Here are my travelgramming confessions.
I am hopelessly addicted to travel. And I love photography. As I travel the world, I enthusiastically post to Instagram images of my adventures. My account has slowly become devoted to travel, and now when I look at it, I wonder what story it tells to the followers who do not really know me, Erin Elizabeth. To them, I am Pina, a travelgrammer. They see my glorified life, in which I endlessly travel and never work. In which I spend my days reading in hammocks, lounging on beaches, hanging out with elephants, hiking, and eating delicious food. They see flawless, uninhibited travel. They do not see the hours I work to earn the money, the sickness, the stress, the frustrations, the culture shock.
I’d spent the last two days on a packed, sweaty bus. Hungry, motion sick, and miserable. The glorious life of a travelgrammer!
Hours earlier I was assaulted in an alleyway by a young Moroccan boy. He came up from behind and pushed me up against a wall as I screamed, hitting him. I escaped, but was terrified for weeks.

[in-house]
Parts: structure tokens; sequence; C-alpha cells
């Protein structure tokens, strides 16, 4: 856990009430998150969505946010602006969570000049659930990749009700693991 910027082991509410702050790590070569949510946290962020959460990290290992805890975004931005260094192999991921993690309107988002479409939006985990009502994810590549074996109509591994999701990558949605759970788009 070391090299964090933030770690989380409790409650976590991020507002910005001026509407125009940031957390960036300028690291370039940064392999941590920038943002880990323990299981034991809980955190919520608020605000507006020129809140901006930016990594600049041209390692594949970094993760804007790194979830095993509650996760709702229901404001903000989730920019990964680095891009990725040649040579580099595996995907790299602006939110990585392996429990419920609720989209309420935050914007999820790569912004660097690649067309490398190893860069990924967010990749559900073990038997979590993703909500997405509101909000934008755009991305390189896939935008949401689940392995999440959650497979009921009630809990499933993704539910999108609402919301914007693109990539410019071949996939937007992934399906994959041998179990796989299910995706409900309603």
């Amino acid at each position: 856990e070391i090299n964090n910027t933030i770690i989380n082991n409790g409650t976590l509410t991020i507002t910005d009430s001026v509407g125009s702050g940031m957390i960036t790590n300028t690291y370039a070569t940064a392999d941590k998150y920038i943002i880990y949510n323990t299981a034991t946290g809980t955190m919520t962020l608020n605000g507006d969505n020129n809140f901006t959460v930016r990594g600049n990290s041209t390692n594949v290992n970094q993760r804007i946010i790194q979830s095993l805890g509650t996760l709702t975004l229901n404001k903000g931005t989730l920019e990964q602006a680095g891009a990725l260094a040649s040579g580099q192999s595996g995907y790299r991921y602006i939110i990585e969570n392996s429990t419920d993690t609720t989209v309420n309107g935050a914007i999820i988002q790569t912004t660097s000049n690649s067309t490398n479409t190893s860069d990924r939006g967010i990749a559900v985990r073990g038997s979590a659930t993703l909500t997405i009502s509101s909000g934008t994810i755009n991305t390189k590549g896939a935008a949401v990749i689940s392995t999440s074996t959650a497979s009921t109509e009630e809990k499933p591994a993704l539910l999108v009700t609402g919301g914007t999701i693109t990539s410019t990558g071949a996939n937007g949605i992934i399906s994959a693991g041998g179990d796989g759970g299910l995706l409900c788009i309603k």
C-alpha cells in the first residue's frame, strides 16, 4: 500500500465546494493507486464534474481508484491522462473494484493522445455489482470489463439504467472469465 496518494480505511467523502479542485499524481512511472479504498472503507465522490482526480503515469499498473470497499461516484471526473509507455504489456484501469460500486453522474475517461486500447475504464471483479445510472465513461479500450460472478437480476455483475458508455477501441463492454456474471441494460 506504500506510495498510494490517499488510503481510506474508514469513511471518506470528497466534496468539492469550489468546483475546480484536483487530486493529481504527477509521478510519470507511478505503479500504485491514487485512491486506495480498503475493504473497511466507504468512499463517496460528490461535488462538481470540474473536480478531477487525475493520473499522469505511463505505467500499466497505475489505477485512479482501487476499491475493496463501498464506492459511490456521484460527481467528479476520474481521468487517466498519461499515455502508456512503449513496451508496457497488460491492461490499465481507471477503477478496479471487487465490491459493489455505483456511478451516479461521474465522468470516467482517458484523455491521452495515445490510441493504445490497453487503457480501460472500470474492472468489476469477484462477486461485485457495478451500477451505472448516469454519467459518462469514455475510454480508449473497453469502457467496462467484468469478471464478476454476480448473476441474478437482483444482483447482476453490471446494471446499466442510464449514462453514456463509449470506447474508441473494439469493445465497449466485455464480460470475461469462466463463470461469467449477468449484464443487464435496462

That day, I cried in front of an entire restaurant because I could not communicate to the staff the severity of my food allergies.
We’d been sleeping in a jungle cabin that was infested with rats. Every night we awoke to find rats that had chewed through our mosquito nets, and were in our beds, chewing on our things.
I spent the previous night in a hospital, after going into anaphylactic shock. I was sure I was dying. And now I had a 500$ hospital bill to pay.
I lost my wallet that day. And my debit card. And my credit cards. …By sheer stupidity. Cue three weeks of anxiety as I waited for my new cards to arrive.
My partner had been dangerously ill with food poisoning for more than three days, and I was sure we would soon be heading to the hospital. You wouldn’t know that by looking at my travelgrammer account.
Not all travelgrammers do luxury travel. Committed to budget travel, my partner and I found ourselves sleeping together on a single mattress, with no pillows, on the floor of a packed Tokyo micro-apartment. We had to crawl over the bodies of other sleeping people to get to the toilet. I admit the first morning we woke up there, I cried in frustration. There is nothing like 3 months in Asia to teach you what a privilege “personal space” is.
Three hostels in a row we had been ravaged by bedbugs, and I was giving into the bedbug paranoia as I examined my body every morning in the mirror. Are they in my bag? Are they in my clothes!?
That morning I forgot my passport in the pillow of my bed in a homestay in Trinidad, Cuba. Two hours later I was in a debilitating panic, in the front seat of a car share, trying to explain to the driver in broken Spanish that we needed to go all the way back.